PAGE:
St. Rocha (Igreja de Sao Roque) in Lisbon - sightseeing, curiosities, tickets, map

St. Roch on Azulejos tiles from the early XNUMXth century. Currently on display at the Azulejos Museum in Lisbon
photo: RickMorais, source: Wikipedia on the basis CC BY-SA 4.0

Ugly duckling?

Approaching the façade of St. Roch, you may feel a little disappointed and wonder why I insisted on coming here.
Some quite elegantly say that the exterior of the church building has "austere form". However, let's not be afraid to say directly that from the outside, it is simply uninteresting, boring and unremarkable, and therefore often overlooked. There is absolutely no indication of what is inside. Well, once again the saying is true: don't judge a book by its cover.

The infected cemetery

The Church was created by Jesuitsbrought to Portugal by the king Portuguese John III. The real estates made available to them for living quickly became insufficient for the monks and they undertook intensive efforts to build their own seat and church. The Jesuits especially liked one hill. The hill, which was a great cemetery during the plague that ravaged Lisbon in 1505, and victims of the plague were brought there. It was then (in 1506) that the inhabitants of the city decided to build a sanctuary on the hill, and the church authorities decided to place in it the relics of St. Roch, patron saint of plague victims.
Long negotiations brought the Jesuits success. The king succumbed to their persuasion and handed over the sanctuary to St. Roch to the Order of the Society of Jesus.

Building

The Jesuits almost immediately proceeded with the implementation of the rest of the plan, which involved demolishing the existing sanctuary and building a church that would fulfill their ambitions.
The contract signed between the king and the order obliged the Jesuits to keep St. Roch as the patron of the new church, and at least one chapel has been dedicated to it.
Work began quickly, and thus the first Jesuit church in Portugal and one of the first in the world was built. It became the headquarters of the Jesuits in the state and held this role for over 200 years, until the Jesuits were expelled from Portugal and the order was finally dissolved by Pope Clement XIV.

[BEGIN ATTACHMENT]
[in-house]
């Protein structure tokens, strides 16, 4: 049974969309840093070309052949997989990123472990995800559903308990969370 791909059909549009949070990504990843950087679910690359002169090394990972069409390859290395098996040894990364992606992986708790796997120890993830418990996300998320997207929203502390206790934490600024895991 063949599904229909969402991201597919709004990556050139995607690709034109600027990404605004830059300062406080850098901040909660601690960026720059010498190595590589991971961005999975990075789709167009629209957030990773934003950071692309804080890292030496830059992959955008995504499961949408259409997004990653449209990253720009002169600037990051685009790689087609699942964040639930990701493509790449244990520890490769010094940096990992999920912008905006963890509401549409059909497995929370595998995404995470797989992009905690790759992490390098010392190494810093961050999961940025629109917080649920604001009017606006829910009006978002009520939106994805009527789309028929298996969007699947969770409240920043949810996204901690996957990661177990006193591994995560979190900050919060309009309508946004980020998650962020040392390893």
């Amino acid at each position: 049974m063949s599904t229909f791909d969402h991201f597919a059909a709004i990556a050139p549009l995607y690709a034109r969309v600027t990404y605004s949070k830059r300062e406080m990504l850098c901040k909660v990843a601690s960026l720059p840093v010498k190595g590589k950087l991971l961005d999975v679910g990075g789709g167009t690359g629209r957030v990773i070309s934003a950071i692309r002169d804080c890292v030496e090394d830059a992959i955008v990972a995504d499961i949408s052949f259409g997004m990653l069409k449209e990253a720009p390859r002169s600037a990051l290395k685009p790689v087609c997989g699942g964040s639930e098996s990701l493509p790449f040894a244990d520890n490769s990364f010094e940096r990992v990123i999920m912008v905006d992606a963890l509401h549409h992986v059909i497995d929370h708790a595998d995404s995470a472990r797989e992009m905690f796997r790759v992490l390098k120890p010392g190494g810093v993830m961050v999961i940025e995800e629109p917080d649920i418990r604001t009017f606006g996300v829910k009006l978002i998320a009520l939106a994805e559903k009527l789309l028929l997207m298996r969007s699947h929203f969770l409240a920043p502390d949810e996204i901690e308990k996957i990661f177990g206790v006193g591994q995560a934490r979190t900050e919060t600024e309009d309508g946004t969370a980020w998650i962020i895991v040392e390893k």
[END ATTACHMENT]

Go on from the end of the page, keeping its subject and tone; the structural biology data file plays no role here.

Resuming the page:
Let's go inside

Returning to the church itself, it must be said that the monks did not spare neither energy nor resources to make the interior of the temple simply enchanting. The interior layout itself has been designed so that the church could serve as an ideal auditorium for preaching. This style of construction has even gained the name of "Jesuit style" and has become a model for other churches.

Below panoramic photo of the interior of St. Roch (you can rotate and zoom them):

There is a three-dimensional painting on the flat ceiling of the church, based on an optical illusion and illusion, known in architecture as "trompe-l'œil" or "cheating the eye". While standing in the right place (near the center of the church), look up. You will fool your eyesight and see the three-dimensional illusion of a barrel vault, supported by four large, richly decorated arches and the interior of three huge domes with windows (even a man leans from the balcony on one of them).
Unfortunately, under the central dome, the Jesuits painted a large medallion depicting the "Glorification of the Cross", which in my opinion slightly spoils the three-dimensional effect.

A photograph of the ceiling in the church of St. Roch in Lisbon, I present below. You can also download the image available from Wikipedia at very high quality - [click] to look at some interesting details.